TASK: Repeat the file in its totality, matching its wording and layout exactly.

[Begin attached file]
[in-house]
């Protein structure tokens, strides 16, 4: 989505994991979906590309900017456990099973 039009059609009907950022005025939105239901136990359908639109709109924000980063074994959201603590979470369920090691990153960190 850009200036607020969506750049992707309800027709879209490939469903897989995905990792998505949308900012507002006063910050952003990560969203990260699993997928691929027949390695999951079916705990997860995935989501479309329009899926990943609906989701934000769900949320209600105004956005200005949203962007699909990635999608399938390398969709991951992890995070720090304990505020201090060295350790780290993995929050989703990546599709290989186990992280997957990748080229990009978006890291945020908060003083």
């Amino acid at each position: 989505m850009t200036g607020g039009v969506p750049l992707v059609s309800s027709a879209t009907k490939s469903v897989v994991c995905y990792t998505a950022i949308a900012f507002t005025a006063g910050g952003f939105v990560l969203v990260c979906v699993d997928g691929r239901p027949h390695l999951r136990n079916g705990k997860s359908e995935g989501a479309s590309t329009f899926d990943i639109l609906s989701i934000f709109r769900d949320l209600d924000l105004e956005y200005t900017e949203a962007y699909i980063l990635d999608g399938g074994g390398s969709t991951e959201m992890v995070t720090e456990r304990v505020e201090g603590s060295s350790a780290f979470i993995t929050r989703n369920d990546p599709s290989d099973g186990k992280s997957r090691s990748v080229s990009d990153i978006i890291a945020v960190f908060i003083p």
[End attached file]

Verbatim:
[in-house]
């Protein structure tokens, strides 16, 4: 989505994991979906590309900017456990099973 039009059609009907950022005025939105239901136990359908639109709109924000980063074994959201603590979470369920090691990153960190 850009200036607020969506750049992707309800027709879209490939469903897989995905990792998505949308900012507002006063910050952003990560969203990260699993997928691929027949390695999951079916705990997860995935989501479309329009899926990943609906989701934000769900949320209600105004956005200005949203962007699909990635999608399938390398969709991951992890995070720090304990505020201090060295350790780290993995929050989703990546599709290989186990992280997957990748080229990009978006890291945020908060003083």
């Amino acid at each position: 989505m850009t200036g607020g039009v969506p750049l992707v059609s309800s027709a879209t009907k490939s469903v897989v994991c995905y990792t998505a950022i949308a900012f507002t005025a006063g910050g952003f939105v990560l969203v990260c979906v699993d997928g691929r239901p027949h390695l999951r136990n079916g705990k997860s359908e995935g989501a479309s590309t329009f899926d990943i639109l609906s989701i934000f709109r769900d949320l209600d924000l105004e956005y200005t900017e949203a962007y699909i980063l990635d999608g399938g074994g390398s969709t991951e959201m992890v995070t720090e456990r304990v505020e201090g603590s060295s350790a780290f979470i993995t929050r989703n369920d990546p599709s290989d099973g186990k992280s997957r090691s990748v080229s990009d990153i978006i890291a945020v960190f908060i003083p």